The Las Vegas real estate market has endured an amazing roller coaster ride in the last ten years. Homeowners in the Las Vegas valley saw very modest price appreciation throughout the 90’s and the early part of this decade. In 2003, sales began to pick up and by 2004 Las Vegas was the hottest market in the United States. Prices shot up to astronomical new heights only to come crashing down a few years later. The 2007 and 2008 season saw the Las Vegas real estate market become as cold as ice as both prices and closings plummeted and foreclosures soared. But all things come full circle and since the summer of 2008, the Vegas market has been picking up steam and has in fact enjoyed record sales going into the summer of 2009. In fact, there were more sales in June and July of this year than during any previous month on record…including the heyday back in 2004. The continued bad news, is that after 18 months of price drops the huge gains in appreciation that we saw from 2003 to 2006 have not only been erased, but we have receded to levels of a decade ago. The average median home price in Las Vegas has settled near $130,000. Virtually everyone that purchased in Las Vegas after 1998 is now upside down in their home. It does not make a lot of sense to most Las Vegans as homes are now selling well below builder’s replacement costs.
This drastic decrease in prices has brought droves of investors back into the Las Vegas real estate market. 80% of closings in the last several months have been on REO or post-foreclosure bank owned homes. Cash buyers have been dominating the market and getting great properties for around $40 to $70 per square foot. Unfortunately, the inventory of bank owned homes is now at an all time low of under 2000 units. This represents less than a two week supply of inventory based on the fact that the majority of the 4702 and 4602 closings in June and July were REOs. Even though Las Vegas is the “foreclosure capital of the world”, we are continuing to see foreclosure inventory shrink on a monthly basis. June and July saw nearly 3300 homes per month revert to the banks through foreclosure, but this pales in comparison to the over 3700 REO sales per month that we saw at the same time. This disparity means that we are loosing nearly 400 homes per month from the inventory of bank owned homes.
The low inventory is causing heavy competition for the homes that are available. REOs coming on to the market today are creating bidding wars as investors try to snatch up cash flowing properties at great, low prices. Both owner occupants and investors looking to take advantage of great buying conditions are finding that they are having serious difficulty getting homes under contract. This excess of demand is beginning to drive prices up on bank owned homes.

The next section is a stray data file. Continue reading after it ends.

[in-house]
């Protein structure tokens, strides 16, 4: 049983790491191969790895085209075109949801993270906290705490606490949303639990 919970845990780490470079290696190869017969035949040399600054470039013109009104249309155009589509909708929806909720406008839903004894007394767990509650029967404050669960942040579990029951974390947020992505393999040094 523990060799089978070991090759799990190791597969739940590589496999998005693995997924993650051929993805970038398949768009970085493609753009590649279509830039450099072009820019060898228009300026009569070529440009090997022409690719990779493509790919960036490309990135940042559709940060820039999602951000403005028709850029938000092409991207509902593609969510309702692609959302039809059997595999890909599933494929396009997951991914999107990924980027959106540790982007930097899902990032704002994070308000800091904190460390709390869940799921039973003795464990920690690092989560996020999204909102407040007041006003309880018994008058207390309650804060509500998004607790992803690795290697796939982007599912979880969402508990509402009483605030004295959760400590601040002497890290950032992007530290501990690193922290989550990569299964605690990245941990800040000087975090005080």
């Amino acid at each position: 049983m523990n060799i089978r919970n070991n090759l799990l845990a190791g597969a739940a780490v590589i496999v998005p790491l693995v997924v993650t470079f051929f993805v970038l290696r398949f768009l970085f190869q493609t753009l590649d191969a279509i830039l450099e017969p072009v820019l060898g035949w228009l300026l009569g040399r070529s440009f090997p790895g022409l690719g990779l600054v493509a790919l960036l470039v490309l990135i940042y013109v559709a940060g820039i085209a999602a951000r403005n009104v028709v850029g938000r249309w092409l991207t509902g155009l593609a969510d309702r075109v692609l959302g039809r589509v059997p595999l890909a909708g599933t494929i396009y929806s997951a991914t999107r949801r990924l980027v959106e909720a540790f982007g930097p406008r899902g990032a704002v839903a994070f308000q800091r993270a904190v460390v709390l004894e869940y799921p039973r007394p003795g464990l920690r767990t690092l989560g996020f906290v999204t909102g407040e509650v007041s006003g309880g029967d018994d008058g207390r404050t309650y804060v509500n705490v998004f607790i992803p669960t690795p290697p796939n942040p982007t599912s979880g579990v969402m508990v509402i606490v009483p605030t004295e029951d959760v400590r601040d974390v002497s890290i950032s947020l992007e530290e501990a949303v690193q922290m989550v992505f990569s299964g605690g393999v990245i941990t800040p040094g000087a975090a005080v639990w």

For months, I have touted the benefits of buying REOs directly from the banks. The process is simply and easy, and, until recently, investors could use this method to acquire great properties at great prices. But those days appear to be coming to a close, at least for the time being. There has been talk for over six months, since the moratorium on foreclosures ended in March of this year, that the banks have a surplus of inventory they are holding back. The problem seems to be that no one knows when or if this rumored inventory will be released. Until or unless that day comes, I am now advocating that investors change their strategy for acquiring properties in Las Vegas. Plan B is to buy homes at the trustee’s sale. After the notice of default (giving a late paying home owner 90 days to cure the late payment) and the notice of sale (giving them another 21 days) a home is sold at the trustees sale. At this sale, the property will either be bought by a third party (you or I) or it goes back to the bank and will eventually become a bank owned, MLS listed REO foreclosure property.
Previously, I have not advocated buying at the trustee sale because there are many restrictions and hassles involved in this method of purchase. Not the lease of which is that properties cannot be financed…cash must be paid at the time of sale. However, with the inventory of REO homes tightening so drastically, I am now finding that trustee sales are offering opportunities to purchase homes at 20-30% below the price that would be paid once the home becomes an REO. Buying at the trustee sale also eliminates the competition of multiple offers. This is where the true investor can now turn to get great wholesale deals. Investors must continue to adapt in order to profit in today’s real estate market. I believe trustee sales in Las Vegas are the next step in this evolution.
Anyone interested in getting involved and finding great homes at the best prices with the least amount of competition feel free to get in touch with me for more information.